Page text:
Living Amish-ish In Hard Times

Church leaders say OK to outside help for struggling community

The Amish are best known for their prohibitions on the use of electricity, telephones and automobiles. They also do not buy insurance or accept government assistance.

However, many of these simple-living communities have been hit hard by the recession.  As a result, in Goshen, Ind., the Amish population might be making a few exceptions to their strict limitations.

With just under 32,000 residents, the small town 120 miles east of Chicago was hit hard by a recent wave of layoffs. Amish church leaders have permitted members to begin collecting unemployment benefits, if necessary.

"No one says go out and do it," Eli Miller, 72, told the Tribune. "But when they have to feed their families, we thought it would be OK to accept some of it, even though we would rather not."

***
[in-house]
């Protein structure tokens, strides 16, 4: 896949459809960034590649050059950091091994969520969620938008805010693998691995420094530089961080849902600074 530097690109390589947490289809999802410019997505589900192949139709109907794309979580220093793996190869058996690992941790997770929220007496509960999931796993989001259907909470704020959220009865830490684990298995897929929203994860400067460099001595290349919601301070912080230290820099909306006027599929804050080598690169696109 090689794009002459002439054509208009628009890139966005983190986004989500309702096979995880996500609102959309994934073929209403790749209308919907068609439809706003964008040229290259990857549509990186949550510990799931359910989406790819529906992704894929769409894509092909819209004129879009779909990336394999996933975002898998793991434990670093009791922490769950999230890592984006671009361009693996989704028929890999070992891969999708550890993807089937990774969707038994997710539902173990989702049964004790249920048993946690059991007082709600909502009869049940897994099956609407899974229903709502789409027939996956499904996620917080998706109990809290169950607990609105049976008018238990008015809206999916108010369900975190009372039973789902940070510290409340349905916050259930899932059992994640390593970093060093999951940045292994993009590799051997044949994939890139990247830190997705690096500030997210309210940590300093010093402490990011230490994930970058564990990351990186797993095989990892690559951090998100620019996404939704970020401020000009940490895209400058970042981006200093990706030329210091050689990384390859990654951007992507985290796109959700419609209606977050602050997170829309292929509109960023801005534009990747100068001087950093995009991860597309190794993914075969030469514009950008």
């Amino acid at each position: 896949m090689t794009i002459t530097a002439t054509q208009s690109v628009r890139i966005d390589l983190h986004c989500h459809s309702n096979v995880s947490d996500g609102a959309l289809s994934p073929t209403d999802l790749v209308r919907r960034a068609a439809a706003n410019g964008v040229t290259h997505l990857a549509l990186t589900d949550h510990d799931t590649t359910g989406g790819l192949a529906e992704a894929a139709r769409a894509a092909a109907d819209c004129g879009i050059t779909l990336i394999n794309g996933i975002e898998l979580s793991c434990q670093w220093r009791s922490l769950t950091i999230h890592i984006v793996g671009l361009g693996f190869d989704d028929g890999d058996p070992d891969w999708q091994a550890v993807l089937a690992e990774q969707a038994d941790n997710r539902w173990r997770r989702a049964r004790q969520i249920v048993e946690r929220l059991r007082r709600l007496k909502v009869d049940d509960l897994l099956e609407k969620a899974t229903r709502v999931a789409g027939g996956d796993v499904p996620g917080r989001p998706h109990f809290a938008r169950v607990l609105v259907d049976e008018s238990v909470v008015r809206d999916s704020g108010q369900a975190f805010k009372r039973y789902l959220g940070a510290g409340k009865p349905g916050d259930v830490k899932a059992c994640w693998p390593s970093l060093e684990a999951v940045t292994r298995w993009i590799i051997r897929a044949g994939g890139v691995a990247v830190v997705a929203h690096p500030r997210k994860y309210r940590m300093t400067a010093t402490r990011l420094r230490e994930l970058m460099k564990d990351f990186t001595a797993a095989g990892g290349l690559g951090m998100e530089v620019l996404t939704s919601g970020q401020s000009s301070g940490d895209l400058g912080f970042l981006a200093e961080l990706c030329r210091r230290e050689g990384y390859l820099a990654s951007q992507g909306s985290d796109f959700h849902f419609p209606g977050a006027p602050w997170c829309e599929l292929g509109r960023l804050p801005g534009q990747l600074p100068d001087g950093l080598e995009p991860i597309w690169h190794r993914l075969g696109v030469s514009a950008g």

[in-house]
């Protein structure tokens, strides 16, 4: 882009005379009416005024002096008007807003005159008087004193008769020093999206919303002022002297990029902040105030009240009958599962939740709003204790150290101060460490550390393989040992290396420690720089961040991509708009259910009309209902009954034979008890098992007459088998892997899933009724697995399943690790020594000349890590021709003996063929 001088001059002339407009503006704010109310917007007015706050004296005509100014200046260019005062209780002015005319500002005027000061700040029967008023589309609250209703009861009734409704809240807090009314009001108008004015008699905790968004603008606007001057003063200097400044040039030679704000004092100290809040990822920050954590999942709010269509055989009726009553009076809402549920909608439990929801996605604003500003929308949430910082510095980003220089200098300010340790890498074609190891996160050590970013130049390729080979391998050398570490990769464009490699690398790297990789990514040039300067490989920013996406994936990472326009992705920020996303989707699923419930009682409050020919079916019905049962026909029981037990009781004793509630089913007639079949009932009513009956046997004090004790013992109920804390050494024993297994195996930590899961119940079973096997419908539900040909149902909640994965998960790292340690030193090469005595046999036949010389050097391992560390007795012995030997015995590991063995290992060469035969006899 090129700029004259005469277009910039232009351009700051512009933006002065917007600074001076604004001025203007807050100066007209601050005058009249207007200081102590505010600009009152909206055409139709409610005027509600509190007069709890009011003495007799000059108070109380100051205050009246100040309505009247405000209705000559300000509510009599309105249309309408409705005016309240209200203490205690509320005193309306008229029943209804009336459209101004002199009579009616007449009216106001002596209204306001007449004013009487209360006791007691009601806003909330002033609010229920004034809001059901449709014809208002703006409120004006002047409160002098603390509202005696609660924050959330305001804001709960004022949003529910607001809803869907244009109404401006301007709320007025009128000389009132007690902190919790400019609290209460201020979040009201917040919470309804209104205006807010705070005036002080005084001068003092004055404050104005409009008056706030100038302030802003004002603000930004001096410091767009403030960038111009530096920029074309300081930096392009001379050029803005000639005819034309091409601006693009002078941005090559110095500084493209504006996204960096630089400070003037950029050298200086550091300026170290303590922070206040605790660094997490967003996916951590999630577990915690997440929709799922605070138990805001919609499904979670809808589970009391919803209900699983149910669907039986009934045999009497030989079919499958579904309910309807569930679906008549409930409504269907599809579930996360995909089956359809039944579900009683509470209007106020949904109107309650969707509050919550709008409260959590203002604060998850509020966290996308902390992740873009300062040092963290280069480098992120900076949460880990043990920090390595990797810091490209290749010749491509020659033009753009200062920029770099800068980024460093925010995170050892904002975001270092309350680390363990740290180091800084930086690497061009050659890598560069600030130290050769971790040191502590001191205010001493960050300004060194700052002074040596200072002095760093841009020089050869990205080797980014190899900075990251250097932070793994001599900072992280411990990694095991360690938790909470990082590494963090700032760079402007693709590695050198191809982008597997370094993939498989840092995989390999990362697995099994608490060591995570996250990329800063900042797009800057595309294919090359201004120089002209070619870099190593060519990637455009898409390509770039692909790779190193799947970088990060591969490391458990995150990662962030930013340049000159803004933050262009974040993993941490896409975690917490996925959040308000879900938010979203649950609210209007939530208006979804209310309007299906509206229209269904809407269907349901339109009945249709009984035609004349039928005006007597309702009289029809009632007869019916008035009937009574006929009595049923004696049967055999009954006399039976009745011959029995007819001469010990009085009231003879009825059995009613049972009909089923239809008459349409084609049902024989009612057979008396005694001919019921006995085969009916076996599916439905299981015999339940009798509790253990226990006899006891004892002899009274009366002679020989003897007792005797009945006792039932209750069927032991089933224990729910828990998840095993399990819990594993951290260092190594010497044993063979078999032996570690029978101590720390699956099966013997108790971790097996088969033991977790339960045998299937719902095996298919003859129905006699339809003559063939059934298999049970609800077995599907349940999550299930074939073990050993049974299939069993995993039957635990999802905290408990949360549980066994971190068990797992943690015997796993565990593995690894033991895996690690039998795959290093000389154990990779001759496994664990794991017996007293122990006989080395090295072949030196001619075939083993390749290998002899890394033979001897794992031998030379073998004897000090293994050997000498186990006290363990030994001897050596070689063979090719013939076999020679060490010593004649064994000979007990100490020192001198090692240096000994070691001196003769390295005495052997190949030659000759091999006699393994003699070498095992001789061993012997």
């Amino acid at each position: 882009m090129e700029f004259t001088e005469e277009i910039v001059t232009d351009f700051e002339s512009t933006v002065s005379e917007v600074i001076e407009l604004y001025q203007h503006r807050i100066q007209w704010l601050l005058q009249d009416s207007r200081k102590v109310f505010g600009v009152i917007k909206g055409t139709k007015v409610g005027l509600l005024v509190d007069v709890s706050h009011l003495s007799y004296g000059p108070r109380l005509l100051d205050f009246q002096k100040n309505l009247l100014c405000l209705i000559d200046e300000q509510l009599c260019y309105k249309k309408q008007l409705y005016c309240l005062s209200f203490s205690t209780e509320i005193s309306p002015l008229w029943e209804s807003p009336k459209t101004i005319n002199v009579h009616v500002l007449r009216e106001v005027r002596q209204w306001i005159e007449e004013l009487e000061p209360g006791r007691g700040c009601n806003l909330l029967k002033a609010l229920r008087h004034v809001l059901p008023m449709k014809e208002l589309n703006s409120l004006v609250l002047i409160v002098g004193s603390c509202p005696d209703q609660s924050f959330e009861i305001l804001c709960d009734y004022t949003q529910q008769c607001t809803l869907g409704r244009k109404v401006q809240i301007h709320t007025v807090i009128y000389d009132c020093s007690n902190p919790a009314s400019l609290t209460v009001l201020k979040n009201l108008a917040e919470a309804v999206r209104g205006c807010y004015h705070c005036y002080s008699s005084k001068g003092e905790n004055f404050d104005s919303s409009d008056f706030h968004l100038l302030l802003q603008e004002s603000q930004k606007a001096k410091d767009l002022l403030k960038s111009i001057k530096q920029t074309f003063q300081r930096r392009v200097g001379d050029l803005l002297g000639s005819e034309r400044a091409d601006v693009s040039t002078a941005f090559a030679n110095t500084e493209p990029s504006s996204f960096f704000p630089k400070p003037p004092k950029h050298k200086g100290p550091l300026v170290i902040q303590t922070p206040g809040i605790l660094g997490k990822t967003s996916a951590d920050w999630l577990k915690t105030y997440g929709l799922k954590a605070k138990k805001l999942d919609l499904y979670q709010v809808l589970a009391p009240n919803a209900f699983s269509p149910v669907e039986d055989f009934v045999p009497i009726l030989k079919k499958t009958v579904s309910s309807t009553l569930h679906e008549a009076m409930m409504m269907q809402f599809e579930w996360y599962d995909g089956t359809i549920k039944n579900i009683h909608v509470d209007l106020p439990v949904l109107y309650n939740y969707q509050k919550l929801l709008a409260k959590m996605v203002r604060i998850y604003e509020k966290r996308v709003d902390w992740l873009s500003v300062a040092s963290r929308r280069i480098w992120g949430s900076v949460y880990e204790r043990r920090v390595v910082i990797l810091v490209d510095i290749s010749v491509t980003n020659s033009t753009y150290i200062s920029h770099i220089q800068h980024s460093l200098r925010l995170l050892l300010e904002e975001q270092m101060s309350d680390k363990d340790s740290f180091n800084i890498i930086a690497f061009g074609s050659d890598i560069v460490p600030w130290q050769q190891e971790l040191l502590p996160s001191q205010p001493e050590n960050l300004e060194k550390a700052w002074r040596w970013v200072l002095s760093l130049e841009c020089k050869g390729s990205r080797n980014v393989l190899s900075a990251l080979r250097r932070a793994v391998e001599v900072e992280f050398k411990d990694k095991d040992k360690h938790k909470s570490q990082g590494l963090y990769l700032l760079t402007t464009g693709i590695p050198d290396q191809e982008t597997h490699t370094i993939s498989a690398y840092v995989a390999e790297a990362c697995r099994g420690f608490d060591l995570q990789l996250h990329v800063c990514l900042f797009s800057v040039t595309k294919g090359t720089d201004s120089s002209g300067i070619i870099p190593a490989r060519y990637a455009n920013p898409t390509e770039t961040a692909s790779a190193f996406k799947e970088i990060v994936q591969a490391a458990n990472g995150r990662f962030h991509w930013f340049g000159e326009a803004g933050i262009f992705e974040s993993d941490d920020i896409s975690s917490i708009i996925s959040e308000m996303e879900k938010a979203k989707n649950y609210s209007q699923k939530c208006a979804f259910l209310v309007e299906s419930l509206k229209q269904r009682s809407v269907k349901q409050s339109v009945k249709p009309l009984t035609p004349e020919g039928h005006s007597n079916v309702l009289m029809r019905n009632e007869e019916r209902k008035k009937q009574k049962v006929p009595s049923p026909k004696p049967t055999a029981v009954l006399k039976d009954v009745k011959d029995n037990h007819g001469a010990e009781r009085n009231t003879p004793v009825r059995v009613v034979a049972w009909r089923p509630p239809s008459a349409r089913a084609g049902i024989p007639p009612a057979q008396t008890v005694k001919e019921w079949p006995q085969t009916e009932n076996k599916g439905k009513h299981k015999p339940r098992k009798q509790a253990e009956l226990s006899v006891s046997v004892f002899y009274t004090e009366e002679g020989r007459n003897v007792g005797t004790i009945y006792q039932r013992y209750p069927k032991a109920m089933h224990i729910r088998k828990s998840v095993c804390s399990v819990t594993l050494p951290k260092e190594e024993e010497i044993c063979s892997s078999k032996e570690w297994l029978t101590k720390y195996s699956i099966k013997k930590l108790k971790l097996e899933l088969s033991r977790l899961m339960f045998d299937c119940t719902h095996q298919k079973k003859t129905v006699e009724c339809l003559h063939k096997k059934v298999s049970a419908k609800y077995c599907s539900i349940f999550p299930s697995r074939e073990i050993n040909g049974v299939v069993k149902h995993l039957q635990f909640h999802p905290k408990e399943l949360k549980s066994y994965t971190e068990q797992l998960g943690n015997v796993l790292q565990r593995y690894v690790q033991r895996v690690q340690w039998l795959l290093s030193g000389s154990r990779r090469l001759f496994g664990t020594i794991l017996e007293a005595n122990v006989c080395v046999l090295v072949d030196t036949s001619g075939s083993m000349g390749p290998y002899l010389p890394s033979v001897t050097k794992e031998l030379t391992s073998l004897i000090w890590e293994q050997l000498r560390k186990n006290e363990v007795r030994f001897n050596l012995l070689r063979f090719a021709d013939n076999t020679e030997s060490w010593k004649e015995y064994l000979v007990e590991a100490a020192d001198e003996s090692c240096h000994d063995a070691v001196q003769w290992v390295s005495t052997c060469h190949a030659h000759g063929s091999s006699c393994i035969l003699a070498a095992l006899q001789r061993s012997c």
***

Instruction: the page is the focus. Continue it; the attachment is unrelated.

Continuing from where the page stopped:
Farming alone does not provide the funds needed to pay the increasing land prices, so most of the men in the community work in factories assembling recreational vehicles. But the RV industry was hit hard by the recent gas hike and then again by the current economic crisis.

This wouldn't be the first time the Amish have had to adjust to the economy. During the Depression, some Amish men were allowed to register for driver's licenses.

Gary Zehr, the LaGrange County economic development director, said the Amish have had to change their way of thinking.

"... [Y]ou have to think about how you will support your family, instead of just going to work," he said.

Matt Bartosik is the editor of Off the Rocks' next issue and a "between blogs" blogger.

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